Nicholas Romanov, Prince of Russia
|Nicholas Romanovich Romanov|
|Prince of Russia|
|Head of the House of Romanov (disputed)|
|Time||21 April 1992 – 15 September 2014|
|Predecessor||Grand Duke Vladimir Kirillovich|
|Successor||Prince Dimitri Romanovich|
|Born||26 September 1922|
Cap d'Antibes, France
|Died||15 September 2014 (aged 91)|
Bolgheri, Tuscany, Italy
Countess Sveva della Gherardesca
|Issue||Princess Natalia Nikolaevna|
Princess Elizabeth Nikolaevna
Princess Tatiana Nikolaevna
|Father||Prince Roman Petrovich of Russia|
|Mother||Countess Praskovia Dmitrievna Sheremeteva|
Nicholas Romanovich Romanov, Prince of Russia (Russian: Николай Романович Романов; 26 September 1922 – 15 September 2014) was a claimant to the headship of the House of Romanov and president of the Romanov Family Association. Although undoubtedly a descendant of Tsar Nicholas I of Russia, his claimed titles and official membership in the former Imperial House were disputed by those who maintained that his parents' marriage violated the laws of Imperial Russia.
Family and childhood
Prince Nicholas was born in Cap d'Antibes near Antibes, France, the eldest son of Prince Roman Petrovich and his wife Princess Praskovia Dmitrievna (née Countess Sheremeteva). Prince Nicholas had a younger brother, Prince Dimitri Romanovich. Their father Prince Roman Petrovich was the only son of Grand Duke Peter Nicolaievich and Grand Duchess Militsa Nikolaievna (née Princess of Montenegro). His grandfather was the younger son of Grand Duke Nicholas Nikolaevich and Grand Duchess Alexandra Petrovna (née Duchess of Oldenburg). His great grandfather Nicholas Nikolaevich was a younger son of Emperor Nicholas I of Russia and Empress Alexandra Fyodorovna (née Princess Charlotte of Prussia) and founded the Nikolaevichi branch of the Russian Imperial Family.
Prince Nicholas was brought up in Cap d'Antibes with his family still using the Julian calendar and he spoke both fluent Russian and French from his childhood on. He was brought up in a Russian environment with his local church having a Russian priest and his family employing Russian staff and a Russian nanny.
Prince Nicholas received a private education in France with his studies following the old Russian school curriculum. In 1936 his family moved to Italy due to the standard of schooling supposedly being better there. He aspired to be a naval officer and had convinced his parents by the age of 12 that this was his dream. However, as he was a Romanov and there was a Soviet Navy and not an Imperial Russian Navy, he decided to work towards a career in the Italian Navy. Using his family's close relationship to the Italian Royal Family (both his grandmother Militza and Queen Helena of Italy, wife of King Victor Emmanuel III, were daughters of King Nicholas I of Montenegro) he began to study in Italy under the tutelage of a retired Italian Naval officer with the aim of attending the Naval Academy of Livorno. However, Nicholas's hopes of a Naval career evaporated when he showed signs of near-sightedness.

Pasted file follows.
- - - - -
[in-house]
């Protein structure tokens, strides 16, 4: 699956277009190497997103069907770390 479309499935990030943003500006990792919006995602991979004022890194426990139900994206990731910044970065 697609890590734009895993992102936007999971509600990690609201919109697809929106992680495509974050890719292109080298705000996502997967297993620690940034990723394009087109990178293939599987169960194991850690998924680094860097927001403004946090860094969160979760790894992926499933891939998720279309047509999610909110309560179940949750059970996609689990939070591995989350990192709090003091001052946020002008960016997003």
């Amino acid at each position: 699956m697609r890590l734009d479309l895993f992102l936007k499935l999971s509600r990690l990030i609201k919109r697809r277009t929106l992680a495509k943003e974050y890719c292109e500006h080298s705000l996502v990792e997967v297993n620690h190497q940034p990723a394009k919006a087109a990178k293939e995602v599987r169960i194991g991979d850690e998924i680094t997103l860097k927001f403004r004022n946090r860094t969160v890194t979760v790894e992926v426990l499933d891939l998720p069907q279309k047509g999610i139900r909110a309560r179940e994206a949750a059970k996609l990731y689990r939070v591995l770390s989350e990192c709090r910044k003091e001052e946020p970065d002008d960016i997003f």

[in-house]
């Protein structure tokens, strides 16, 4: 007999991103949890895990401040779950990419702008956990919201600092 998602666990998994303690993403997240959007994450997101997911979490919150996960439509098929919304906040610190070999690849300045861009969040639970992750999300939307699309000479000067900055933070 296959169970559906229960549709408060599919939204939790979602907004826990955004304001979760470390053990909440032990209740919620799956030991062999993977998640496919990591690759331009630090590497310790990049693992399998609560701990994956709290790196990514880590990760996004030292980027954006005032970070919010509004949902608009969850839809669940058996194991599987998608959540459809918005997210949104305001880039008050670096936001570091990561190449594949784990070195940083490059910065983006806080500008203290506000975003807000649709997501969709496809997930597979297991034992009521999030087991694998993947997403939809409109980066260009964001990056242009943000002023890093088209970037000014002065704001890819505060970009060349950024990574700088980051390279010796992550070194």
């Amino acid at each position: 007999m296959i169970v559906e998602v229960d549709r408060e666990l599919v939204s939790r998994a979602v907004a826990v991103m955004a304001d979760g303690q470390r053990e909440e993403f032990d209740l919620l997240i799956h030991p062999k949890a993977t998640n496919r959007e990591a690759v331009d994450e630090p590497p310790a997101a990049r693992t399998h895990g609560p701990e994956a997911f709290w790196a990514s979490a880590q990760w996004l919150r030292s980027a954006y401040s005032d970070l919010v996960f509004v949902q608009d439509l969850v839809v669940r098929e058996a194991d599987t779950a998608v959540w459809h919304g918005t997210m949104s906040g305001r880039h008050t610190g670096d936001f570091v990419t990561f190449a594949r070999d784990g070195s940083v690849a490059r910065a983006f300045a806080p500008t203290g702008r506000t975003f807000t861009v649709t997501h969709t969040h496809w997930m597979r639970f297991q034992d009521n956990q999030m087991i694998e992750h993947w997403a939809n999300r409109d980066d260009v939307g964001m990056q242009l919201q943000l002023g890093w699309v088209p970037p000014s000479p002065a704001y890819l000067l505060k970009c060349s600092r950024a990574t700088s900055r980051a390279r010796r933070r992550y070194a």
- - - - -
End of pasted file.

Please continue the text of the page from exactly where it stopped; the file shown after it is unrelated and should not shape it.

He completed his education in Italy graduating from a Liceo classico in 1942.
World War II and post war
During World War II, Prince Nicholas and his family lived at the residence of Victor Emmanuel III of Italy. When the King left Rome, Nicholas and his family went into hiding for nine months. During the occupation of Rome by Germany, Nicholas's grandmother, who was at great risk of deportation as a sister of the Queen, had to take shelter in the Holy See. In 1942, the ruling Fascists in Italy approached Prince Nicholas to offer him the throne of Montenegro. He declined.
Prince Nicholas wanted to study engineering at the University of Rome but the war prevented this, so following its conclusion, he found employment by working as a civilian for the Allies in the Psychological Warfare Division and the United States Information Service. On the advice of King Umberto II Prince Nicholas and his family left Italy for Egypt in 1946. While living in Egypt he was involved in the purchasing and sale of Turkish tobacco as well as finding work in an insurance company.
Returning to Europe in 1950 Prince Nicholas worked in Rome for the Austin Motor Company until 1954. Following the death of his brother-in-law he took over the management of his wife's property and business in Tuscany. The business was a large farm which he managed for 25 years from 1955 to 1980 where he bred Chianina cattle and produced wine. He sold the farm in 1982 and moved to Rougemont, Switzerland. A refugee from birth, Prince Nicholas was a stateless person and used to travel abroad on a letter issued by the King of Greece. He finally became a citizen of Italy in 1988. Prince Nicholas visited Russia for the first time in June 1992 when he acted as a second tour guide for a group of businessmen. He often appeared in the media to talk about the Romanovs, giving over 100 television interviews, and appearing in television documentaries such as the 2003 Danish documentary "En Kongelig familie" and the 2007 France 3 produced documentary called "Un nom en héritage, les Romanov". In 1999, a documentary on his life was produced by the Russian television channel NTV.
Romanov Family Association